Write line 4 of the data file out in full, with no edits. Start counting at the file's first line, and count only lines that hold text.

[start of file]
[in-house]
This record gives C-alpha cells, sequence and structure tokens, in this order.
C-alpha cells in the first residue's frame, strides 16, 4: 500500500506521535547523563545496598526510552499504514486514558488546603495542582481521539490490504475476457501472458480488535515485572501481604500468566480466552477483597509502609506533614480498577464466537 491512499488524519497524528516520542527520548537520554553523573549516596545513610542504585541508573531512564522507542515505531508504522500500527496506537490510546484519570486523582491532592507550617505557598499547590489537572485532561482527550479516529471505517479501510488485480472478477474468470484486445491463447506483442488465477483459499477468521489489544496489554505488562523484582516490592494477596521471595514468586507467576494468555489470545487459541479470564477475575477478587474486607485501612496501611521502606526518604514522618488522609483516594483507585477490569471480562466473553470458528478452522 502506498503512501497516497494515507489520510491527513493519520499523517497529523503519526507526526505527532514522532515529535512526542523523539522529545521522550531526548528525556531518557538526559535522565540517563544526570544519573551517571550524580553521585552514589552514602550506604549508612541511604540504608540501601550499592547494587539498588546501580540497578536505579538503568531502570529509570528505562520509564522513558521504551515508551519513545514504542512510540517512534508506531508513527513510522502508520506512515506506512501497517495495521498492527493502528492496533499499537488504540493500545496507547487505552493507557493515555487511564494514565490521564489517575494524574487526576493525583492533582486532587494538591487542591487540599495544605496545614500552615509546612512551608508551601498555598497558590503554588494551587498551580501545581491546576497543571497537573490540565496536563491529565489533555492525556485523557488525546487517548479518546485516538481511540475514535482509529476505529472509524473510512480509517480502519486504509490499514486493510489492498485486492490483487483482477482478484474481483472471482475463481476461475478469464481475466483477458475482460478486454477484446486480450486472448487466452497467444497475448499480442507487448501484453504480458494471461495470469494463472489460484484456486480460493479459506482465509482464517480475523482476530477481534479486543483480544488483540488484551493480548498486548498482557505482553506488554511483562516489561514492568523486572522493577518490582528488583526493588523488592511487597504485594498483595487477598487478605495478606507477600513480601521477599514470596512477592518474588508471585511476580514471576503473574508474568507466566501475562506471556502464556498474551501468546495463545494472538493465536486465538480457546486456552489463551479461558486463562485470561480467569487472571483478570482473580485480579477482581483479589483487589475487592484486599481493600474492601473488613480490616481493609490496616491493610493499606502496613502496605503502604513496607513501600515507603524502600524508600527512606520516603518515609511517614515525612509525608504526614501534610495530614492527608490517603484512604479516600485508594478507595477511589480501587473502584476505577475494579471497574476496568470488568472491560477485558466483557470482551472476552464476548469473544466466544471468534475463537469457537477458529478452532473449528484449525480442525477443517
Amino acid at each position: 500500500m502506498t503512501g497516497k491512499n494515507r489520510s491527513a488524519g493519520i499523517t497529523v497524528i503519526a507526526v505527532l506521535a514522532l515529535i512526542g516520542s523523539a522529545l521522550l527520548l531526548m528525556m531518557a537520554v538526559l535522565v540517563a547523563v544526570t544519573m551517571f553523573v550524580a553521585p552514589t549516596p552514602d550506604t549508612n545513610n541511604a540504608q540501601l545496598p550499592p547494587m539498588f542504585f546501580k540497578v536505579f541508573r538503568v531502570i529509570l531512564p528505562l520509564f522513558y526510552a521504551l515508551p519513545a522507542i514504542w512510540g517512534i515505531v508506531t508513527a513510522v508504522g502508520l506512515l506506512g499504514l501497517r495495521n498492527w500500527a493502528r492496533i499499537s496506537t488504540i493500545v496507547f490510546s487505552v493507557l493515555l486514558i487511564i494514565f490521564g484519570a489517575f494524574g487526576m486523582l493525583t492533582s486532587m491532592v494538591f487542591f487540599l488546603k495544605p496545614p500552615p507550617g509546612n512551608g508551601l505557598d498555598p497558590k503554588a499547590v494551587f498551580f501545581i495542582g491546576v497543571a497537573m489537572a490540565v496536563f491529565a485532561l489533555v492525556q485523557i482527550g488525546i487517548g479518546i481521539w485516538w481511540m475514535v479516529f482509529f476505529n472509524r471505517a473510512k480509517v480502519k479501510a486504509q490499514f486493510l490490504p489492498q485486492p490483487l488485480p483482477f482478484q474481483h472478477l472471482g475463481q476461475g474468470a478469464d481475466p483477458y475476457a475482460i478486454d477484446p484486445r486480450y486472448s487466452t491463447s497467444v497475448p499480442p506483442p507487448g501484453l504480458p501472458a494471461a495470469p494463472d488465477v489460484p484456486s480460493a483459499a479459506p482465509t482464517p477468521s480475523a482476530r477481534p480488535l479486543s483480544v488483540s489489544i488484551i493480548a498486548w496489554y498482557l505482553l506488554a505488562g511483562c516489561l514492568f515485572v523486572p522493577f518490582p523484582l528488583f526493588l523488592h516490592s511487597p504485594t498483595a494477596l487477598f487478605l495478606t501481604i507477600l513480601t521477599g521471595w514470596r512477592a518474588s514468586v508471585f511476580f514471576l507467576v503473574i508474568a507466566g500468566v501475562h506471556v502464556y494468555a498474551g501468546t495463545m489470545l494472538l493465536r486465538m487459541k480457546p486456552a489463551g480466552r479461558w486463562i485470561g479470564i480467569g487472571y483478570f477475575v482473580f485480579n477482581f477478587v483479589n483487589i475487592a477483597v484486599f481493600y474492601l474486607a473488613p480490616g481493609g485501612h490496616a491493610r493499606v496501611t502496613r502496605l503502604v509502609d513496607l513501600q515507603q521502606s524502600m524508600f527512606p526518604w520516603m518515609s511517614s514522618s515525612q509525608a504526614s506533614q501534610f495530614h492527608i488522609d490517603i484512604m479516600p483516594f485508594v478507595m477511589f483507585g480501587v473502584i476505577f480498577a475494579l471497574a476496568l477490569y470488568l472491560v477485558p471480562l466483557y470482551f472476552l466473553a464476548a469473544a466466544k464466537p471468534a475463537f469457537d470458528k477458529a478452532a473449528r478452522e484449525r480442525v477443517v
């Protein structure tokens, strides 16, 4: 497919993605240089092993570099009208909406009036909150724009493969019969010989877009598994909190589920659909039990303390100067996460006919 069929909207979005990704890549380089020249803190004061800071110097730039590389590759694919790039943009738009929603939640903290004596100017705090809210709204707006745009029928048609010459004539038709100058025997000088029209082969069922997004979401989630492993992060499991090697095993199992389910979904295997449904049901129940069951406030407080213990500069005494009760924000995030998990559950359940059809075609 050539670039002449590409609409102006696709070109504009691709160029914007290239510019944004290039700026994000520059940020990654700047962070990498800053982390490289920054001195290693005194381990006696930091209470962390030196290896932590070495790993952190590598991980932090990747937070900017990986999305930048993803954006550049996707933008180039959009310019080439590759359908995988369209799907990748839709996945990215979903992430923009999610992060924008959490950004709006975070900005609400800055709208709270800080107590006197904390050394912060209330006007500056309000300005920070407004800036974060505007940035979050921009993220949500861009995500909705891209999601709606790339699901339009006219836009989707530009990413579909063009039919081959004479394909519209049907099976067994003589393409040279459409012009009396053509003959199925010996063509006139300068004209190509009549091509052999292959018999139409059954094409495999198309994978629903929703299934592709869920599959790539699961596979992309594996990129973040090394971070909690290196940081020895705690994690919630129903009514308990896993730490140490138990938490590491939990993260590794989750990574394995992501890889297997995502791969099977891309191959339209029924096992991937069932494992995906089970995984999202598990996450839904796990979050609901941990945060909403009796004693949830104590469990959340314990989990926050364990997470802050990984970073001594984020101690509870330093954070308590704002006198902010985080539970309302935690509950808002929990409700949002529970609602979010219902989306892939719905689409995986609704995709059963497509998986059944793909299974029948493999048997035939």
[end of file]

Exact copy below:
Amino acid at each position: 500500500m502506498t503512501g497516497k491512499n494515507r489520510s491527513a488524519g493519520i499523517t497529523v497524528i503519526a507526526v505527532l506521535a514522532l515529535i512526542g516520542s523523539a522529545l521522550l527520548l531526548m528525556m531518557a537520554v538526559l535522565v540517563a547523563v544526570t544519573m551517571f553523573v550524580a553521585p552514589t549516596p552514602d550506604t549508612n545513610n541511604a540504608q540501601l545496598p550499592p547494587m539498588f542504585f546501580k540497578v536505579f541508573r538503568v531502570i529509570l531512564p528505562l520509564f522513558y526510552a521504551l515508551p519513545a522507542i514504542w512510540g517512534i515505531v508506531t508513527a513510522v508504522g502508520l506512515l506506512g499504514l501497517r495495521n498492527w500500527a493502528r492496533i499499537s496506537t488504540i493500545v496507547f490510546s487505552v493507557l493515555l486514558i487511564i494514565f490521564g484519570a489517575f494524574g487526576m486523582l493525583t492533582s486532587m491532592v494538591f487542591f487540599l488546603k495544605p496545614p500552615p507550617g509546612n512551608g508551601l505557598d498555598p497558590k503554588a499547590v494551587f498551580f501545581i495542582g491546576v497543571a497537573m489537572a490540565v496536563f491529565a485532561l489533555v492525556q485523557i482527550g488525546i487517548g479518546i481521539w485516538w481511540m475514535v479516529f482509529f476505529n472509524r471505517a473510512k480509517v480502519k479501510a486504509q490499514f486493510l490490504p489492498q485486492p490483487l488485480p483482477f482478484q474481483h472478477l472471482g475463481q476461475g474468470a478469464d481475466p483477458y475476457a475482460i478486454d477484446p484486445r486480450y486472448s487466452t491463447s497467444v497475448p499480442p506483442p507487448g501484453l504480458p501472458a494471461a495470469p494463472d488465477v489460484p484456486s480460493a483459499a479459506p482465509t482464517p477468521s480475523a482476530r477481534p480488535l479486543s483480544v488483540s489489544i488484551i493480548a498486548w496489554y498482557l505482553l506488554a505488562g511483562c516489561l514492568f515485572v523486572p522493577f518490582p523484582l528488583f526493588l523488592h516490592s511487597p504485594t498483595a494477596l487477598f487478605l495478606t501481604i507477600l513480601t521477599g521471595w514470596r512477592a518474588s514468586v508471585f511476580f514471576l507467576v503473574i508474568a507466566g500468566v501475562h506471556v502464556y494468555a498474551g501468546t495463545m489470545l494472538l493465536r486465538m487459541k480457546p486456552a489463551g480466552r479461558w486463562i485470561g479470564i480467569g487472571y483478570f477475575v482473580f485480579n477482581f477478587v483479589n483487589i475487592a477483597v484486599f481493600y474492601l474486607a473488613p480490616g481493609g485501612h490496616a491493610r493499606v496501611t502496613r502496605l503502604v509502609d513496607l513501600q515507603q521502606s524502600m524508600f527512606p526518604w520516603m518515609s511517614s514522618s515525612q509525608a504526614s506533614q501534610f495530614h492527608i488522609d490517603i484512604m479516600p483516594f485508594v478507595m477511589f483507585g480501587v473502584i476505577f480498577a475494579l471497574a476496568l477490569y470488568l472491560v477485558p471480562l466483557y470482551f472476552l466473553a464476548a469473544a466466544k464466537p471468534a475463537f469457537d470458528k477458529a478452532a473449528r478452522e484449525r480442525v477443517v